A common denominator to all people who live around the Eastern Mediterranean: They love to stuff their veggies!
In Lebanese cuisine, they are stuffed in two major ways: One includes meat and is served hot; the other is meatless and is served at room temperature.
The vegan variety of stuffed veggies is used a lot for fasting days, but also for mezzes, when folks will congregate over fifties or so little plates of titbits, drink some arak, and discuss all topics under the sun for hours on end.
I was checking Peter‘s recipe to see how the Greeks differ in stuffing ingredients; well, it is fairly similar except we like to add lemon juice in our cooking broth. The veggies come out tasting lemony and silky smooth (from the olive oil).
Here is yet another opportunity to add a dash of pomegranate molasses in the broth if you have some.
Keep in mind that this dish is mild-tasting and can easily become bland, so if you like a certain spice, go for it! I tried using cilantro and dill this time instead of the usual parsley and I loved it. Pine nuts are de rigueur, but any other nut will do, even pistachios, why not!
- 1 pound of assorted veggies (could be baby eggplants, calabasa squash, yellow squash, small peppers, onions or carrots)
- 3/4 cup of rice (sushi or Egyptian or Turkish or arborio)
- 1 small onion (about 6 ounces)
- 1 cup of finely chopped herbs (I used dill and cilantro)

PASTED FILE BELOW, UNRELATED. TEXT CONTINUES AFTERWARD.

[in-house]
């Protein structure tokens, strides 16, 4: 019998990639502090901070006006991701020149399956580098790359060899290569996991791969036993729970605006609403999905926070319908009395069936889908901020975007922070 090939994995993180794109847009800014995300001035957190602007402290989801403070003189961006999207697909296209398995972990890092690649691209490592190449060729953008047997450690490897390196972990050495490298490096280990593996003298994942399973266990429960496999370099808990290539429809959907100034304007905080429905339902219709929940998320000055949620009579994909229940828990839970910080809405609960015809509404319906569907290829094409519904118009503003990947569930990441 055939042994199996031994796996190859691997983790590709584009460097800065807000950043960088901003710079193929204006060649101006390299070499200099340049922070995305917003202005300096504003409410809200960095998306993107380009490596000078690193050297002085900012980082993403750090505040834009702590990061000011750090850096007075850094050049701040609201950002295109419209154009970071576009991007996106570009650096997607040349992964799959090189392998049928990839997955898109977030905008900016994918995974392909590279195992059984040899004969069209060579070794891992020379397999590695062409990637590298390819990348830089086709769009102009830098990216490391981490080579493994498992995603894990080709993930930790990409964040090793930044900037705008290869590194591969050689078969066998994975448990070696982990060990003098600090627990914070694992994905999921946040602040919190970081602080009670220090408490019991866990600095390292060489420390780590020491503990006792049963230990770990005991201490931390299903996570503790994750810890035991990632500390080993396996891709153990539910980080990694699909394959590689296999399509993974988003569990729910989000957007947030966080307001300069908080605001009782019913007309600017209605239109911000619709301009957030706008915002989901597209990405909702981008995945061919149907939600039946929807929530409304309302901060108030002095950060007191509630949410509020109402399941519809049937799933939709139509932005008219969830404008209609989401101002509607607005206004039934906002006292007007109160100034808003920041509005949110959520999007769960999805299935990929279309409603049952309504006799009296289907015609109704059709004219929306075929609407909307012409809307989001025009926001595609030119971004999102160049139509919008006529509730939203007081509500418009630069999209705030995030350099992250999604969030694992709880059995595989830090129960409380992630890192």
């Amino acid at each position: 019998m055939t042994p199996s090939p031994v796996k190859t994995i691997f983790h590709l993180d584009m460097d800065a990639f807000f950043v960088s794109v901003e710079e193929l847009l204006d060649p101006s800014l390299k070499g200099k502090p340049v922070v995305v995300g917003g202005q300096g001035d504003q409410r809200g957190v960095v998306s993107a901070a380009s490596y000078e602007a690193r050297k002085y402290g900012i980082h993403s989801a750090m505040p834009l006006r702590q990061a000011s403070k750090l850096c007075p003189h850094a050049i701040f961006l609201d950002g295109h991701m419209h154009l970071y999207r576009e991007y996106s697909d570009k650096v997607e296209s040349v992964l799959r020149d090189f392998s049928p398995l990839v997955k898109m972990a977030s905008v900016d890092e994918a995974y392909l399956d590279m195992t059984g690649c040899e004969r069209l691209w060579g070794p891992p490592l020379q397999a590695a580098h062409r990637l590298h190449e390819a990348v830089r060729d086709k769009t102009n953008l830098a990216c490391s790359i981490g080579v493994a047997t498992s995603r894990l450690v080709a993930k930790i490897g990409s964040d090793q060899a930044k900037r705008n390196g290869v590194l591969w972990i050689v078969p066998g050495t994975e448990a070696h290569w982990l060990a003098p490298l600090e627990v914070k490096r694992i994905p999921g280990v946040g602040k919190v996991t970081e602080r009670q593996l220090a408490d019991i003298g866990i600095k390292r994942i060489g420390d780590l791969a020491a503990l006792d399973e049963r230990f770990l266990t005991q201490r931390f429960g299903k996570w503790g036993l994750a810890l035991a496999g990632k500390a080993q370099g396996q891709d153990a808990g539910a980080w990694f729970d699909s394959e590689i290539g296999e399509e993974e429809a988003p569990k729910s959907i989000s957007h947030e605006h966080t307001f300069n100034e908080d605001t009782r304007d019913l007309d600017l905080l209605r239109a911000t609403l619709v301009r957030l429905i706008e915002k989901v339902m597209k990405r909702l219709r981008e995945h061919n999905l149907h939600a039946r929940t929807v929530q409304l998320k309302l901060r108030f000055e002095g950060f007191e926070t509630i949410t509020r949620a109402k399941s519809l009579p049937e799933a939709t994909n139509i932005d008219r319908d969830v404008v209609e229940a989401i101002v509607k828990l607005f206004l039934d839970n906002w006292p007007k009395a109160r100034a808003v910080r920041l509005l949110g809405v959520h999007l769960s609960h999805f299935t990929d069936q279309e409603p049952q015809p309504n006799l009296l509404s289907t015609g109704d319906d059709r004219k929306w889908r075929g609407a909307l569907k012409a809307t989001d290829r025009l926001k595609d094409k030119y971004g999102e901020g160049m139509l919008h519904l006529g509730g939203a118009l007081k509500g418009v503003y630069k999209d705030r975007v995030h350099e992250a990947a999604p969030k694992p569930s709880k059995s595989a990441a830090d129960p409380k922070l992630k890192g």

- 2 cups of finely diced tomatoes
- 1 cup of olive oil
- 1/2 cup of lemon juice
- 3 large tomatoes or potatoes to line the pot
- 1 Tablespoon of pomegranate molasses (optional)
- salt, to taste, 1/2 tablespoon of seven-spice or allspice and cinnamon combined
- 1/4 cup of pine nuts
- The best veggies for this dish are the tiny, baby ones: Baby eggplants and small calabasa squash are sold at Middle-Eastern groceries, but if not, just use regular ones and cut them up to fit, using the extra for an omelette or fritters. Core the veggies with a corer or a grapefruit spoon. Reserve the flesh inside to cook later and use for fritters or just eat on the side with a pat of butter or olive oil.
- Mix in a bowl: Rice, herbs, tomatoes,pine nuts, onion (chopped fine), spices, and lemon juice and olive oil. Add the molasses at this point too. Stuff the veggies leaving a little space on top for the rice to expand. Set aside all the leftover juice to use later.
- Line a pot large enough to hold all veggies in one layer with thick slices of potatoes or tomatoes. Dispose the veggies on the potatoes or tomatoes. Take a small plate and place it directly on top of the veggies. This is to hold them in place while they are cooking. Now gently pour the remaining lemon and olive oil juice on the veggies, adding extra water to come almost to the top.
- Cover the pot and place over medium heat. When the broth starts boiling, reduce the heat and let the pot simmers very slowly for one hour. Remove the cover and test by tasting some rice; turn off the heat when ready and let the veggies cool.
- To serve, place the veggies on a platter and spoon the sauce all around if desired.
NOTE: Traditionally, the flesh of the veggies is used for fritters either served at the same meal or the next meal as an appetizer. To get a recipe for fritters click here.
If using carrots, it is a good idea to parboil them to soften them so that coring is a doable job.